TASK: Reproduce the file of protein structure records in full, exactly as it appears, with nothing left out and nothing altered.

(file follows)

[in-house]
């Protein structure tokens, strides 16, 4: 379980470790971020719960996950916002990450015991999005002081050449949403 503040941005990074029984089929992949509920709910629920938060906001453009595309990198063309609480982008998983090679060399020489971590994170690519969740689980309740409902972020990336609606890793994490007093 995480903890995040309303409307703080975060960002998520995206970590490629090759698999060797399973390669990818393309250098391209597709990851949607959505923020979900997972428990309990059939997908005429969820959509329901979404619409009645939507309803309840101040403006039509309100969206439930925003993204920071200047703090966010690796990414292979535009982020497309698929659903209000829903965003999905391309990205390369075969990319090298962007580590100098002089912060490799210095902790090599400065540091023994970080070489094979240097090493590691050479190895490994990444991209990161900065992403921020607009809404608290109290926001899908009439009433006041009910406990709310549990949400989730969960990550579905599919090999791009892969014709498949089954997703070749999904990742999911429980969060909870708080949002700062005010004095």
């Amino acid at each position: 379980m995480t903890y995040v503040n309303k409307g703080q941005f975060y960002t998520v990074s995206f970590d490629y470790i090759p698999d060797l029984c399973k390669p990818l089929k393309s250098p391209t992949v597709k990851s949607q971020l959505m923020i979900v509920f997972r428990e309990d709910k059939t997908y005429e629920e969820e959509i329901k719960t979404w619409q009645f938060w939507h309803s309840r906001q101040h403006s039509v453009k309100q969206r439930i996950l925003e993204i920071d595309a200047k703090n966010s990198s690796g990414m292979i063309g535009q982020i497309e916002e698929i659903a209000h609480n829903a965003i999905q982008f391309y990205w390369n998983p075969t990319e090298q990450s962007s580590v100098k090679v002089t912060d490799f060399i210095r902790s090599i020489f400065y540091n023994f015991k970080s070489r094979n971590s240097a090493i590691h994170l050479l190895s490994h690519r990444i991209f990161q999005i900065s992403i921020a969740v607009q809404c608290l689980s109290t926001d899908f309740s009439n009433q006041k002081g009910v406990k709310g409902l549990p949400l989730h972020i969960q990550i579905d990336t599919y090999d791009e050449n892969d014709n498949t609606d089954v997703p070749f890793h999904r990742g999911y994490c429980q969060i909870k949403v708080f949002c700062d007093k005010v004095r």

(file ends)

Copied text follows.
[in-house]
């Protein structure tokens, strides 16, 4: 379980470790971020719960996950916002990450015991999005002081050449949403 503040941005990074029984089929992949509920709910629920938060906001453009595309990198063309609480982008998983090679060399020489971590994170690519969740689980309740409902972020990336609606890793994490007093 995480903890995040309303409307703080975060960002998520995206970590490629090759698999060797399973390669990818393309250098391209597709990851949607959505923020979900997972428990309990059939997908005429969820959509329901979404619409009645939507309803309840101040403006039509309100969206439930925003993204920071200047703090966010690796990414292979535009982020497309698929659903209000829903965003999905391309990205390369075969990319090298962007580590100098002089912060490799210095902790090599400065540091023994970080070489094979240097090493590691050479190895490994990444991209990161900065992403921020607009809404608290109290926001899908009439009433006041009910406990709310549990949400989730969960990550579905599919090999791009892969014709498949089954997703070749999904990742999911429980969060909870708080949002700062005010004095």
């Amino acid at each position: 379980m995480t903890y995040v503040n309303k409307g703080q941005f975060y960002t998520v990074s995206f970590d490629y470790i090759p698999d060797l029984c399973k390669p990818l089929k393309s250098p391209t992949v597709k990851s949607q971020l959505m923020i979900v509920f997972r428990e309990d709910k059939t997908y005429e629920e969820e959509i329901k719960t979404w619409q009645f938060w939507h309803s309840r906001q101040h403006s039509v453009k309100q969206r439930i996950l925003e993204i920071d595309a200047k703090n966010s990198s690796g990414m292979i063309g535009q982020i497309e916002e698929i659903a209000h609480n829903a965003i999905q982008f391309y990205w390369n998983p075969t990319e090298q990450s962007s580590v100098k090679v002089t912060d490799f060399i210095r902790s090599i020489f400065y540091n023994f015991k970080s070489r094979n971590s240097a090493i590691h994170l050479l190895s490994h690519r990444i991209f990161q999005i900065s992403i921020a969740v607009q809404c608290l689980s109290t926001d899908f309740s009439n009433q006041k002081g009910v406990k709310g409902l549990p949400l989730h972020i969960q990550i579905d990336t599919y090999d791009e050449n892969d014709n498949t609606d089954v997703p070749f890793h999904r990742g999911y994490c429980q969060i909870k949403v708080f949002c700062d007093k005010v004095r």